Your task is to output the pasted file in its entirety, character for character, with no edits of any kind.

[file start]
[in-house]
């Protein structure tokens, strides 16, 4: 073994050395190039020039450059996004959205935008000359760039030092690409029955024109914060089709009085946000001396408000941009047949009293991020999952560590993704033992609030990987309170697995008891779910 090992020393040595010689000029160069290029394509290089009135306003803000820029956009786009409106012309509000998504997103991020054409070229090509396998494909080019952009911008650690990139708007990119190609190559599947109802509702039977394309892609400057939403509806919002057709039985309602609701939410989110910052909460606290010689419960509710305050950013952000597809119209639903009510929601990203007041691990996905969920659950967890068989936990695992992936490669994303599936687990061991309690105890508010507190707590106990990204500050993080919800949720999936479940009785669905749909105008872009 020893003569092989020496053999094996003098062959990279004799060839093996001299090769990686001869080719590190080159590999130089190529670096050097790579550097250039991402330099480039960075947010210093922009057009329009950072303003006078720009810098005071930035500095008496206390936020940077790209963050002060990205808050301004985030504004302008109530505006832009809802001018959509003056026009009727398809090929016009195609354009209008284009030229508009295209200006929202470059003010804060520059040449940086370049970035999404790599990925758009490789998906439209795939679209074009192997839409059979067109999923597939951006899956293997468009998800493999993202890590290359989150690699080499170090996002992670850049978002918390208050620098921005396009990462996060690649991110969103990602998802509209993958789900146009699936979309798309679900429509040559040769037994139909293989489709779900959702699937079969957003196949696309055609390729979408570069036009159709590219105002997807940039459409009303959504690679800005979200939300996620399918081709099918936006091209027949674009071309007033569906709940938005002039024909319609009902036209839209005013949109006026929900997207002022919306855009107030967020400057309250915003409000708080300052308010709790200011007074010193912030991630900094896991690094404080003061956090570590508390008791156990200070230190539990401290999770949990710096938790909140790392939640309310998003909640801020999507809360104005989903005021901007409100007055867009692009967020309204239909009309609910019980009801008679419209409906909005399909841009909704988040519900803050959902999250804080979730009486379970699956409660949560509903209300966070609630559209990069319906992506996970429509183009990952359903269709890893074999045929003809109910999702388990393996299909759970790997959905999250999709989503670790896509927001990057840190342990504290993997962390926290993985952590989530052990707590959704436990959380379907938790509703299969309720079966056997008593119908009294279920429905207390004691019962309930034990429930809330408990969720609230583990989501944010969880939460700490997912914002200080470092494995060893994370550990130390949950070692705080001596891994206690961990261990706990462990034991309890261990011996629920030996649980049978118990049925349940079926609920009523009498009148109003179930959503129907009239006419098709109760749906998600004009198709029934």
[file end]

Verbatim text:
[in-house]
């Protein structure tokens, strides 16, 4: 073994050395190039020039450059996004959205935008000359760039030092690409029955024109914060089709009085946000001396408000941009047949009293991020999952560590993704033992609030990987309170697995008891779910 090992020393040595010689000029160069290029394509290089009135306003803000820029956009786009409106012309509000998504997103991020054409070229090509396998494909080019952009911008650690990139708007990119190609190559599947109802509702039977394309892609400057939403509806919002057709039985309602609701939410989110910052909460606290010689419960509710305050950013952000597809119209639903009510929601990203007041691990996905969920659950967890068989936990695992992936490669994303599936687990061991309690105890508010507190707590106990990204500050993080919800949720999936479940009785669905749909105008872009 020893003569092989020496053999094996003098062959990279004799060839093996001299090769990686001869080719590190080159590999130089190529670096050097790579550097250039991402330099480039960075947010210093922009057009329009950072303003006078720009810098005071930035500095008496206390936020940077790209963050002060990205808050301004985030504004302008109530505006832009809802001018959509003056026009009727398809090929016009195609354009209008284009030229508009295209200006929202470059003010804060520059040449940086370049970035999404790599990925758009490789998906439209795939679209074009192997839409059979067109999923597939951006899956293997468009998800493999993202890590290359989150690699080499170090996002992670850049978002918390208050620098921005396009990462996060690649991110969103990602998802509209993958789900146009699936979309798309679900429509040559040769037994139909293989489709779900959702699937079969957003196949696309055609390729979408570069036009159709590219105002997807940039459409009303959504690679800005979200939300996620399918081709099918936006091209027949674009071309007033569906709940938005002039024909319609009902036209839209005013949109006026929900997207002022919306855009107030967020400057309250915003409000708080300052308010709790200011007074010193912030991630900094896991690094404080003061956090570590508390008791156990200070230190539990401290999770949990710096938790909140790392939640309310998003909640801020999507809360104005989903005021901007409100007055867009692009967020309204239909009309609910019980009801008679419209409906909005399909841009909704988040519900803050959902999250804080979730009486379970699956409660949560509903209300966070609630559209990069319906992506996970429509183009990952359903269709890893074999045929003809109910999702388990393996299909759970790997959905999250999709989503670790896509927001990057840190342990504290993997962390926290993985952590989530052990707590959704436990959380379907938790509703299969309720079966056997008593119908009294279920429905207390004691019962309930034990429930809330408990969720609230583990989501944010969880939460700490997912914002200080470092494995060893994370550990130390949950070692705080001596891994206690961990261990706990462990034991309890261990011996629920030996649980049978118990049925349940079926609920009523009498009148109003179930959503129907009239006419098709109760749906998600004009198709029934």